Review :: Graphic Festival 2011
August 26th 2011
Nick La Rosa
Last weekend Sydney Opera House was over-run by gamers, comic fanatics, geeks and of course, the curious nerd-culture virgins. It was the second annual Graphic Festival, and it was glorious. For me, there were three stand-out events: a screening of Tekkin Kinkreet with a live score, the Independent Games Festival taste tests and the Single Panel Comic Competition.
If big screen anime is (for an anime fan) better than Christmas in the U.S, seeing Tekkon Kinkreet is bigger still than Ramadan in the Middle East. Although Michael Arias (still the only American to have directed a feature- length anime) brought this baby out in 2007, it still has a visual poignancy matched by few others; it’s a true cult classic. Set in Treasure Town, a district presumably in Tokyo, we follow Black (Kuro) and White (Shiro) – two renegade orphans protecting the town and stealing to survive. Things go tits up when a man called Snake comes in and threatens everything. At Graphic, a live score performed by percussion giants Synergy, Sydney’s own Fourplay and Warp Record’s Plaid (the original soundtrack composers) delivered the intensity the film deserved. I can still feel the geekhood as we all burst in to tears during a pivotal scene.
Leaving the Opera Theatre's converted cinema, I made my way downstairs. Weaving through nasal teens, 40-somethings sporting backpacks and plenty of young uber-cools, I reached the west foyers to see, play and stand-in-awe-of selected games from the Independent Games Festival. The IGF takes place in San Francisco once a year and brings together game-makers and players from all over the world. Unfortunately I missed out on playing Minecraft, this year’s winner, because a sleep-deprived 12-year-old was hogging it – the little bastard – while his encouraging mother looked on, weaving good-work’s in with we-better-head-off’s. *Sigh* . The couple of iPad games on display were pretty good: Helsing’s Fire really utilised the hand-held medium well, and Colourblind, a sort of modern, reworked Snake (Nokia 3210 anyone?) was awkwardly addictive – half an hour passed and I still had over 40 levels to go.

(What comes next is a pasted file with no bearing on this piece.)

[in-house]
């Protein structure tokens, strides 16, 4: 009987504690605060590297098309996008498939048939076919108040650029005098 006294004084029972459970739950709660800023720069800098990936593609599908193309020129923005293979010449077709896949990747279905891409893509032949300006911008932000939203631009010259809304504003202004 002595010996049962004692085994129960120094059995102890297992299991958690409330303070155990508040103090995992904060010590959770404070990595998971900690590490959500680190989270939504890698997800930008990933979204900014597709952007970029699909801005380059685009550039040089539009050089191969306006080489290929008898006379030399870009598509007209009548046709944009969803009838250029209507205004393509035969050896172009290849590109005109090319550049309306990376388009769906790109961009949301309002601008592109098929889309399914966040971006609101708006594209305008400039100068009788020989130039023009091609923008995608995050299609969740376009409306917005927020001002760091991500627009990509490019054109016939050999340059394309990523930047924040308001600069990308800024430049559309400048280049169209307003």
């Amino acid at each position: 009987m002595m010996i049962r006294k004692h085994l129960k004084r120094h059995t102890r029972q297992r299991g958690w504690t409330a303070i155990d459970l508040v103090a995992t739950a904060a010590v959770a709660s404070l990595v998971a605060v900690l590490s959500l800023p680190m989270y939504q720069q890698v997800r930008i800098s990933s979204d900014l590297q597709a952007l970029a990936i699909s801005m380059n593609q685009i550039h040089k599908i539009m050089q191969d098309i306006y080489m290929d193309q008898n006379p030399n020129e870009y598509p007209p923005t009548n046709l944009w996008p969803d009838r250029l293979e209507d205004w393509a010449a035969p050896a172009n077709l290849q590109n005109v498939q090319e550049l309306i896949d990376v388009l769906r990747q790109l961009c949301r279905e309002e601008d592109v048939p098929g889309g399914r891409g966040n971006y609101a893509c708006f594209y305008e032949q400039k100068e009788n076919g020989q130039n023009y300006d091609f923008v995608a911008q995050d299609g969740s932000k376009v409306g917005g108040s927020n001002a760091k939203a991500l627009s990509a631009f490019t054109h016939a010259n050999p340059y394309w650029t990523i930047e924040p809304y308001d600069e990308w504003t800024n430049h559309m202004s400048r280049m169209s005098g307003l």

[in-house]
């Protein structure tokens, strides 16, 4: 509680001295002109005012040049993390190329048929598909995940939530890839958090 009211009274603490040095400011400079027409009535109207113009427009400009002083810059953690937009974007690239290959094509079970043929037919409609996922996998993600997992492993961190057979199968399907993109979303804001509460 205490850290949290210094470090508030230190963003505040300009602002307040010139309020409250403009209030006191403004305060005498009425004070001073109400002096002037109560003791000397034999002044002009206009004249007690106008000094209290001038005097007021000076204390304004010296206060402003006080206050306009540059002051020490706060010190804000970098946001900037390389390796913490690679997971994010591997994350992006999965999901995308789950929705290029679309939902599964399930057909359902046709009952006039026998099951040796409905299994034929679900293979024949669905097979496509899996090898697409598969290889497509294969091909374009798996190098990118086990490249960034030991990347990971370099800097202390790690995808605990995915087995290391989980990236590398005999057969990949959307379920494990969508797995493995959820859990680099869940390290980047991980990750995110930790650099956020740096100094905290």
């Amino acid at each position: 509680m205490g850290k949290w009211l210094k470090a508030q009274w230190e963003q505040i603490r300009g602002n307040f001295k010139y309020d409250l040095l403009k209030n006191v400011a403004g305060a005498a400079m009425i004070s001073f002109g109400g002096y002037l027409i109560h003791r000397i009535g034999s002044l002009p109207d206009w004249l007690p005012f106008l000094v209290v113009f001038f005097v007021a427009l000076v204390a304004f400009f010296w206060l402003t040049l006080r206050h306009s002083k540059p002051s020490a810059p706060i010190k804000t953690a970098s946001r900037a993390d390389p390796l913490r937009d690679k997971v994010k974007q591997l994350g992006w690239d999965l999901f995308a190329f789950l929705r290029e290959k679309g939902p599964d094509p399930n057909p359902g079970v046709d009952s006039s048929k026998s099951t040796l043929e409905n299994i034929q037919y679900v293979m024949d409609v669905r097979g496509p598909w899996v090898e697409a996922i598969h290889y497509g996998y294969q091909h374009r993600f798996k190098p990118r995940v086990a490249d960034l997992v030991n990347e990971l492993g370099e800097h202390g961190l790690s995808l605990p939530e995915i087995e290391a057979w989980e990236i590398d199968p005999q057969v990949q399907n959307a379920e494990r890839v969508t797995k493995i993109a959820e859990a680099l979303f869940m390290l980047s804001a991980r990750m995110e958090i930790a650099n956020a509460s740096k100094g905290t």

What blew me away by a long shot was a game from 2009 called Limbo, a neo-horror, black –and- grey beauty of a game where the main character is a young boy in search of his sister. The game moved fluidly across a 2-D in 3-D plane, with extremely blurry backgrounds and foregrounds. Playing it was both satisfying and incredibly frustrating; maneuvering through the landscape, avoiding obstacles and giant spiders, planting traps and finding practically-invisible routes made the game more challenging that trying to fit your entire fist in your mouth.
My final Graphic event was the Single Panel Comic Competition, presented by Melbournite Andrew Weldon. This is a man dedicated to his comic art: unassuming jumper, jeans and worn sneakers, unkempt ear-length hair and unshaven. Legend. He presented some of his own works as well as the ten winners. The theme was ‘Air Your Grievances’, and the works ranged from feminist cynicism and existential strife to political frustration and general bitterness with life. Weldon talked about the venting that goes in to comic making, especially of the social comment variety. To be a good political cartoonist, he quoted, you have to be a good hater.
Ironic, then, since Graphic 2011 was overflowed with so many happy, nerdy, fun-having lovers.